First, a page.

A team of physicists, headed by the U.S. Naval Research Laboratory (NRL), have demonstrated the means to improve the optical loss characteristics and transmission efficiency of hexagonal boron nitride devices, enabling very small lasers and nanoscale optics.
"The applications for this research are considerably broad," said Dr. Alexander J. Giles, research physicist, NRL Electronics Science and Technology Division. "By confining light to very small dimensions, nanophotonic devices have direct applications for use in ultra-high resolution microscopes, solar energy harvesting, optical computing and targeted medical therapies."
Image shows directly measured polaritons propagating through a flake of Hexagonal boron nitride (hBN). This material has been identified as an ideal substrate for two-dimensional materials research while also recently being demonstrated as an exciting optical material for infrared nanophotonics.
Credit: (US Naval Research Laboratory)
Hexagonal boron nitride (hBN) forms an atomically thin lattice consisting of boron and nitrogen atoms. This material has recently been demonstrated as an exciting optical material for infrared nanophotonics and is considered an 'ideal substrate' for two-dimensional materials.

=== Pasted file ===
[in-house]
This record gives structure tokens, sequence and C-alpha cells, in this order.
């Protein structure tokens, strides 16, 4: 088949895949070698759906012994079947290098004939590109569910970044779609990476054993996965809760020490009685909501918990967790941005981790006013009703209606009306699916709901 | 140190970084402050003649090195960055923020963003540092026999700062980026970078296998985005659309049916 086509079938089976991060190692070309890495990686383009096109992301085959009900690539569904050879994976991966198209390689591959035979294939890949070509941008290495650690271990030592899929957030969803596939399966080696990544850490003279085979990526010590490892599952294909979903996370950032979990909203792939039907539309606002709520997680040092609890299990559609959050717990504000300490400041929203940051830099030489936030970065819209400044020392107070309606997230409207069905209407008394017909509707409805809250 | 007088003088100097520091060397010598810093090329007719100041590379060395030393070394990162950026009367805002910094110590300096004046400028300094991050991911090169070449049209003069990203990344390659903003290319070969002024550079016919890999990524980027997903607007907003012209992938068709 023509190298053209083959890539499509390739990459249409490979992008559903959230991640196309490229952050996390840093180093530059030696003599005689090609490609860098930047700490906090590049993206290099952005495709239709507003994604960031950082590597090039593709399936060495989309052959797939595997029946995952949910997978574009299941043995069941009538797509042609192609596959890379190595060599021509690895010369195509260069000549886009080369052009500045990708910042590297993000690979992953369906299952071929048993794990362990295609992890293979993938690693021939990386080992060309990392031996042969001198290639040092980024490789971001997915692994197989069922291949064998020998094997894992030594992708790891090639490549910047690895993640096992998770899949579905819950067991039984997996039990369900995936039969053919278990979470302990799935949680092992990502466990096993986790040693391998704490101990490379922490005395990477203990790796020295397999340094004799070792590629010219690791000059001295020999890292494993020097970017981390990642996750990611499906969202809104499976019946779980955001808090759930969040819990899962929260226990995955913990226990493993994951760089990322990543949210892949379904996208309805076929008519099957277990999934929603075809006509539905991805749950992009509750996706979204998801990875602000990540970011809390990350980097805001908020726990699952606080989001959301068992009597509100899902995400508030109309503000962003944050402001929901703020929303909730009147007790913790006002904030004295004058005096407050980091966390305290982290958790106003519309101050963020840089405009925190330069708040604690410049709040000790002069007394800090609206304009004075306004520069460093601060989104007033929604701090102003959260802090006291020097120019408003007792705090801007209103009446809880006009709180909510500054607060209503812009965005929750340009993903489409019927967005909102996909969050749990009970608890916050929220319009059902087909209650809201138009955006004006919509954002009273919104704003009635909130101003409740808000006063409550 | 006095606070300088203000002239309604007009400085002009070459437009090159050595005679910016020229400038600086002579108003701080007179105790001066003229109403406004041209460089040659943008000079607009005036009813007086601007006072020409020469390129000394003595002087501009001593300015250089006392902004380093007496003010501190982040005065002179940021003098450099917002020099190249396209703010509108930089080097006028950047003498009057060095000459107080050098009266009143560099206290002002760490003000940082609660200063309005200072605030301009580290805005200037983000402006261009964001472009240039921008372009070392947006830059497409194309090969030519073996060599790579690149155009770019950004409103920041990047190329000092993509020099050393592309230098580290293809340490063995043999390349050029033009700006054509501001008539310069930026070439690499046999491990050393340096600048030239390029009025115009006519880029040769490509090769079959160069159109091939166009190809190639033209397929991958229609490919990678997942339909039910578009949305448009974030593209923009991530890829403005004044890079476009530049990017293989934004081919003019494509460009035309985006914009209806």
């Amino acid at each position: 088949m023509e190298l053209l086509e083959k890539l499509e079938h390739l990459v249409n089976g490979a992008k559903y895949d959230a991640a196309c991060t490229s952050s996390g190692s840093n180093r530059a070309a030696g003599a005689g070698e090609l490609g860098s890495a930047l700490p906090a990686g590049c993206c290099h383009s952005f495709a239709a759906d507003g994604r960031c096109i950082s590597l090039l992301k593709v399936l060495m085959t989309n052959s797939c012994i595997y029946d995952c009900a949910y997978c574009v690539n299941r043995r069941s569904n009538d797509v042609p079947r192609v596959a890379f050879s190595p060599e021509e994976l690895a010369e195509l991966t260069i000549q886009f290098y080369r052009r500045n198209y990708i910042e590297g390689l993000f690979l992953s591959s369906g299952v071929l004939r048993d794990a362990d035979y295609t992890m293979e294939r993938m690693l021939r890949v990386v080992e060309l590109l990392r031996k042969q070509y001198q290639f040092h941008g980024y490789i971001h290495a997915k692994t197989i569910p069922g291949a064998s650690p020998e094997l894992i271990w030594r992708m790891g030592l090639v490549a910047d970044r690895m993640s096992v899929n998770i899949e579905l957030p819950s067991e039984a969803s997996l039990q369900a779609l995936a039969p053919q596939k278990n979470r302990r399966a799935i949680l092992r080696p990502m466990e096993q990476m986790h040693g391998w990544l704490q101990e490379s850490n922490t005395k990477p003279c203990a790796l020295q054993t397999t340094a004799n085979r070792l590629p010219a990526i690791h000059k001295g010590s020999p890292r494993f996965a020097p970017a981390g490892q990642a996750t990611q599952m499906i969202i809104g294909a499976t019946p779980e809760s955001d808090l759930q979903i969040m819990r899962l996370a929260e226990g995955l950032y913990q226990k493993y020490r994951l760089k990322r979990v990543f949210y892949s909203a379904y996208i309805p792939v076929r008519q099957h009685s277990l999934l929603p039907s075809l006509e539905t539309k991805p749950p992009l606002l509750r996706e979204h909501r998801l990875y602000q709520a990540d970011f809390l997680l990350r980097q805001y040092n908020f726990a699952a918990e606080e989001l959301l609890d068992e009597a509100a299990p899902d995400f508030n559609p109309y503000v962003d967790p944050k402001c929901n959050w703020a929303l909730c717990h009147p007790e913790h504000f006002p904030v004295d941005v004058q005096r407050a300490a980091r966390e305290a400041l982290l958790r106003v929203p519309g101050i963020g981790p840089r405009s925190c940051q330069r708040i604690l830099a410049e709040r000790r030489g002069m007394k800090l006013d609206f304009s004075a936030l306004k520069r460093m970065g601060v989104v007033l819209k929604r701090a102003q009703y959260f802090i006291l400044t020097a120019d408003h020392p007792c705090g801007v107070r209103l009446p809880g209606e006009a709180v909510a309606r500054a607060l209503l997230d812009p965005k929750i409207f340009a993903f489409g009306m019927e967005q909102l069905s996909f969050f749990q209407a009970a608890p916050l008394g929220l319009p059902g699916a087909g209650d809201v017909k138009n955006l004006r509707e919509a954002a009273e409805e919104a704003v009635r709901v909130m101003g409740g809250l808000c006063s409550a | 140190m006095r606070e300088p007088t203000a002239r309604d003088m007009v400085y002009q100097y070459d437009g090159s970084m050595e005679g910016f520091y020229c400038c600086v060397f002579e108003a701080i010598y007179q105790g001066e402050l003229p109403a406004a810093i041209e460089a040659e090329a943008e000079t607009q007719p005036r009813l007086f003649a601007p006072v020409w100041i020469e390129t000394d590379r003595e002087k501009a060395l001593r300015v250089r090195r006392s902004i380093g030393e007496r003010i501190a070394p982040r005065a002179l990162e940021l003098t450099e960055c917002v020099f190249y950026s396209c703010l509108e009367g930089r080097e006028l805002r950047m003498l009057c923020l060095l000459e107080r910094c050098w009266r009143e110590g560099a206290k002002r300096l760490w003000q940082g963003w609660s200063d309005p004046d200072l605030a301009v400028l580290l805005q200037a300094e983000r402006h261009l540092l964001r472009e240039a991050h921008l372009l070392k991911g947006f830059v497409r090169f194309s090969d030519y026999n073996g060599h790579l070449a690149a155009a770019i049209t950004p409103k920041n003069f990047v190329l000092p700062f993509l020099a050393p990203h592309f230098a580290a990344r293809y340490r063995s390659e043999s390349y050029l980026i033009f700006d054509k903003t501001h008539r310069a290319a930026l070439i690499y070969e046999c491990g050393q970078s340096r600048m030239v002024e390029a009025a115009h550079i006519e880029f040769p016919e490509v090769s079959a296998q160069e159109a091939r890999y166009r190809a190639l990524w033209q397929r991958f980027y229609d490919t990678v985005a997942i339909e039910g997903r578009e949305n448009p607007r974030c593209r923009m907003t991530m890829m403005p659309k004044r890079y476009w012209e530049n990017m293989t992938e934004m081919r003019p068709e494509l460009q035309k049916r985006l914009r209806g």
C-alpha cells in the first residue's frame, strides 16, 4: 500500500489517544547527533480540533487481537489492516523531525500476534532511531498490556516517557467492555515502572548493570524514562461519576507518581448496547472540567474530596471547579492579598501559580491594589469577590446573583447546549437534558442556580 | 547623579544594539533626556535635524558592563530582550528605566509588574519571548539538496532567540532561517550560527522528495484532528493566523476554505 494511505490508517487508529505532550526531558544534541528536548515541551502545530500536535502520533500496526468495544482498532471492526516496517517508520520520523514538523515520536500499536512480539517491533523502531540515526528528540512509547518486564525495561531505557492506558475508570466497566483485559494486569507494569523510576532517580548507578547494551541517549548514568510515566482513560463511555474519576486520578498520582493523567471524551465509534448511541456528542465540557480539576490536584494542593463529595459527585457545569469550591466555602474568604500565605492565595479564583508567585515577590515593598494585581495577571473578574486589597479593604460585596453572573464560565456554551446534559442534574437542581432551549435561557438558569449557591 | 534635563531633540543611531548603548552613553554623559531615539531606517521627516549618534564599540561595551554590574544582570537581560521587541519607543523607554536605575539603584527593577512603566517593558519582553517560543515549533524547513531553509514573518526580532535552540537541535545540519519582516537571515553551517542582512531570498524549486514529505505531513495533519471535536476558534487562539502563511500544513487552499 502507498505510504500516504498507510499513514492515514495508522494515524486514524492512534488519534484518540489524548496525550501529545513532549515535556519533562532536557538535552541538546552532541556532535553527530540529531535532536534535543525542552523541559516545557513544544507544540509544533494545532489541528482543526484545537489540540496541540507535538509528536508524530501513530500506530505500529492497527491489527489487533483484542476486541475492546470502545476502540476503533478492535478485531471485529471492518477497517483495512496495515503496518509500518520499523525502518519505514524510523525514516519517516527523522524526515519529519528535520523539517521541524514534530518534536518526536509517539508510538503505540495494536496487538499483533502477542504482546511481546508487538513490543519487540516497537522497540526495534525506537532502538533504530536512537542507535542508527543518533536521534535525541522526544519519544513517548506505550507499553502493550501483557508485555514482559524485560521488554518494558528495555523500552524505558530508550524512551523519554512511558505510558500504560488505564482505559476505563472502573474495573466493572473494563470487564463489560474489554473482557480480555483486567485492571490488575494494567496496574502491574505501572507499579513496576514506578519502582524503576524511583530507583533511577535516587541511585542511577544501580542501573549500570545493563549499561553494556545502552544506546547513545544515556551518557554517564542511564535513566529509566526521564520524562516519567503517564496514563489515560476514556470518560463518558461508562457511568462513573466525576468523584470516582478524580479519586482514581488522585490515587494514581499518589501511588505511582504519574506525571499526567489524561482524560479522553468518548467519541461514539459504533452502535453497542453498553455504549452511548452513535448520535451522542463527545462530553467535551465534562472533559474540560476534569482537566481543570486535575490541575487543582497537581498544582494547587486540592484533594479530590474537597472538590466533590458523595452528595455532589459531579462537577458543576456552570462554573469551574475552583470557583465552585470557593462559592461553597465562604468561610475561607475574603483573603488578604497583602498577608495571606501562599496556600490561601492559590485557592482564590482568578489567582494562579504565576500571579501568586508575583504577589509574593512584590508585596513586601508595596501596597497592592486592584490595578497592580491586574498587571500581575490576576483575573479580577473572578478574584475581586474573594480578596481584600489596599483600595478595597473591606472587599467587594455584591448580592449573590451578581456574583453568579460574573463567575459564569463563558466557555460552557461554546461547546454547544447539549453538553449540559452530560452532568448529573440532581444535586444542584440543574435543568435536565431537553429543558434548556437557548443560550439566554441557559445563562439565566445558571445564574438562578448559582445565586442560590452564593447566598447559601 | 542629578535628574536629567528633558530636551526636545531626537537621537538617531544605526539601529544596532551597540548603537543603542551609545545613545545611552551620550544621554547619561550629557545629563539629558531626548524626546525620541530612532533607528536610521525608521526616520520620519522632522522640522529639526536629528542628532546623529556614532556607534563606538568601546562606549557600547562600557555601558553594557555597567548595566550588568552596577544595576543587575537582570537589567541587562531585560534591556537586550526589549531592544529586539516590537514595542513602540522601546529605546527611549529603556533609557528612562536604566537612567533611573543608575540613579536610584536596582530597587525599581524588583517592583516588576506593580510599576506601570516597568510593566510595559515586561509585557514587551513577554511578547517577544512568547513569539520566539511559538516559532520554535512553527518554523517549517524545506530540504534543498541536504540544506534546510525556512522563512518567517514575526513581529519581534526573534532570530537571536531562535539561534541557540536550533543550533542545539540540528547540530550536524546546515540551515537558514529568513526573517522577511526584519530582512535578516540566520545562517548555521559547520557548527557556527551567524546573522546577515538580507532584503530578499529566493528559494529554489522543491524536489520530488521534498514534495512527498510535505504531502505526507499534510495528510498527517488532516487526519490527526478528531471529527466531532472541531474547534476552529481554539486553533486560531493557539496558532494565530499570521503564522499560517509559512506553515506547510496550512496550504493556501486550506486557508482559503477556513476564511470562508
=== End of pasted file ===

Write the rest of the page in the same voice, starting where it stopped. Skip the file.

While previous work demonstrated that natural hBN supports deeply sub-diffractional hyperbolic phonon polaritons desired for applications, such as, sub-diffractional optical imaging (so-called 'hyperlensing'), energy conversion, chemical sensing, and quantum nanophotonics, limited transmission efficiencies continue to persist.
"We have demonstrated that the inherent efficiency limitations of nanophotonics can be overcome through the careful engineering of isotopes in polar semiconductors and dielectric materials," Giles said.
Naturally occurring boron is comprised of two isotopes, boron-10 and boron-11, lending a 10 percent difference in atomic masses. This difference results in substantial losses due to phonon scattering, limiting the potential applications of this material. The research team at NRL has engineered greater than 99 percent isotopically pure samples of hBN, meaning they consist almost entirely of either boron-10 or boron-11 isotopes.
This approach results in a dramatic reduction in optical losses, resulting in optical modes that travel up to three times farther and persist for up to three times longer than natural hBN. These long-lived vibrational modes not only enable immediate advances specific to hBN - near field optics and chemical sensing - but also provide a strategic approach for other materials systems to exploit and build upon.
"Controlling and manipulating light at nanoscale, sub-diffractional dimensions is notoriously difficult and inefficient," said Giles. "Our work represents a new path forward for the next generation of materials and devices."
Contributors to this research include scientists from the University of California San Diego, Kansas State University, Oak Ridge National Laboratory, Columbia University, and Vanderbilt University. Full details of this research entitled "Ultralow-loss polaritons in isotopically pure boron nitride," can be found in the December 11, 2017 edition of Nature Materials (doi:10.1038/nmat5047).